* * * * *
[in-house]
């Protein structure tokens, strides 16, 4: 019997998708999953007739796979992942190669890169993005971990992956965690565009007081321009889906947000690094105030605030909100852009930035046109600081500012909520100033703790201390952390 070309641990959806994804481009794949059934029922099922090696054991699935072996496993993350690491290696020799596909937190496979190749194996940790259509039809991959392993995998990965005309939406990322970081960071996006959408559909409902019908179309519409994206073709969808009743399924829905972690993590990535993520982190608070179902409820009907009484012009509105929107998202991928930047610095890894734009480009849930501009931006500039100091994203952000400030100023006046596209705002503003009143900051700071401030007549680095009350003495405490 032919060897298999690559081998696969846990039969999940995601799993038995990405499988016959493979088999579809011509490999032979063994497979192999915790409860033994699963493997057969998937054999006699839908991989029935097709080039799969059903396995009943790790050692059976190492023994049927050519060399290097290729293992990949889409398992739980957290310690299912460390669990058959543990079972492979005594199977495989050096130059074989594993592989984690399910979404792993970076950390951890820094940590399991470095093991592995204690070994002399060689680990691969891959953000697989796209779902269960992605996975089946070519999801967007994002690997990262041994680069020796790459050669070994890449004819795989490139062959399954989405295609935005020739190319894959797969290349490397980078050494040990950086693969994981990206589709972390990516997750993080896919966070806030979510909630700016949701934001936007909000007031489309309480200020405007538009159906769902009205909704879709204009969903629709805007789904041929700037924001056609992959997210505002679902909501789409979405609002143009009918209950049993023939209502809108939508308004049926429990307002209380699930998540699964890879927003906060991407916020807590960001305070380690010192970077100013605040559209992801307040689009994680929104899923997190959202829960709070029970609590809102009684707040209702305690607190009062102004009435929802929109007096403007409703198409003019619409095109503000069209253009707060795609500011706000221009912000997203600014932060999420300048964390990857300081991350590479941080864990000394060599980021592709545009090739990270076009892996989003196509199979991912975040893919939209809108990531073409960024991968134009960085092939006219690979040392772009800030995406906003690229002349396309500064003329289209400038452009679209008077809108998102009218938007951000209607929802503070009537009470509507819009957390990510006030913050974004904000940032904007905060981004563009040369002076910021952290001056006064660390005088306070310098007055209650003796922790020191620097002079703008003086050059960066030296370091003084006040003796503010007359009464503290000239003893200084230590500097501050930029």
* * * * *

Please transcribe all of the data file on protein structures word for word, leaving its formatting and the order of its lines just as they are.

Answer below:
[in-house]
């Protein structure tokens, strides 16, 4: 019997998708999953007739796979992942190669890169993005971990992956965690565009007081321009889906947000690094105030605030909100852009930035046109600081500012909520100033703790201390952390 070309641990959806994804481009794949059934029922099922090696054991699935072996496993993350690491290696020799596909937190496979190749194996940790259509039809991959392993995998990965005309939406990322970081960071996006959408559909409902019908179309519409994206073709969808009743399924829905972690993590990535993520982190608070179902409820009907009484012009509105929107998202991928930047610095890894734009480009849930501009931006500039100091994203952000400030100023006046596209705002503003009143900051700071401030007549680095009350003495405490 032919060897298999690559081998696969846990039969999940995601799993038995990405499988016959493979088999579809011509490999032979063994497979192999915790409860033994699963493997057969998937054999006699839908991989029935097709080039799969059903396995009943790790050692059976190492023994049927050519060399290097290729293992990949889409398992739980957290310690299912460390669990058959543990079972492979005594199977495989050096130059074989594993592989984690399910979404792993970076950390951890820094940590399991470095093991592995204690070994002399060689680990691969891959953000697989796209779902269960992605996975089946070519999801967007994002690997990262041994680069020796790459050669070994890449004819795989490139062959399954989405295609935005020739190319894959797969290349490397980078050494040990950086693969994981990206589709972390990516997750993080896919966070806030979510909630700016949701934001936007909000007031489309309480200020405007538009159906769902009205909704879709204009969903629709805007789904041929700037924001056609992959997210505002679902909501789409979405609002143009009918209950049993023939209502809108939508308004049926429990307002209380699930998540699964890879927003906060991407916020807590960001305070380690010192970077100013605040559209992801307040689009994680929104899923997190959202829960709070029970609590809102009684707040209702305690607190009062102004009435929802929109007096403007409703198409003019619409095109503000069209253009707060795609500011706000221009912000997203600014932060999420300048964390990857300081991350590479941080864990000394060599980021592709545009090739990270076009892996989003196509199979991912975040893919939209809108990531073409960024991968134009960085092939006219690979040392772009800030995406906003690229002349396309500064003329289209400038452009679209008077809108998102009218938007951000209607929802503070009537009470509507819009957390990510006030913050974004904000940032904007905060981004563009040369002076910021952290001056006064660390005088306070310098007055209650003796922790020191620097002079703008003086050059960066030296370091003084006040003796503010007359009464503290000239003893200084230590500097501050930029």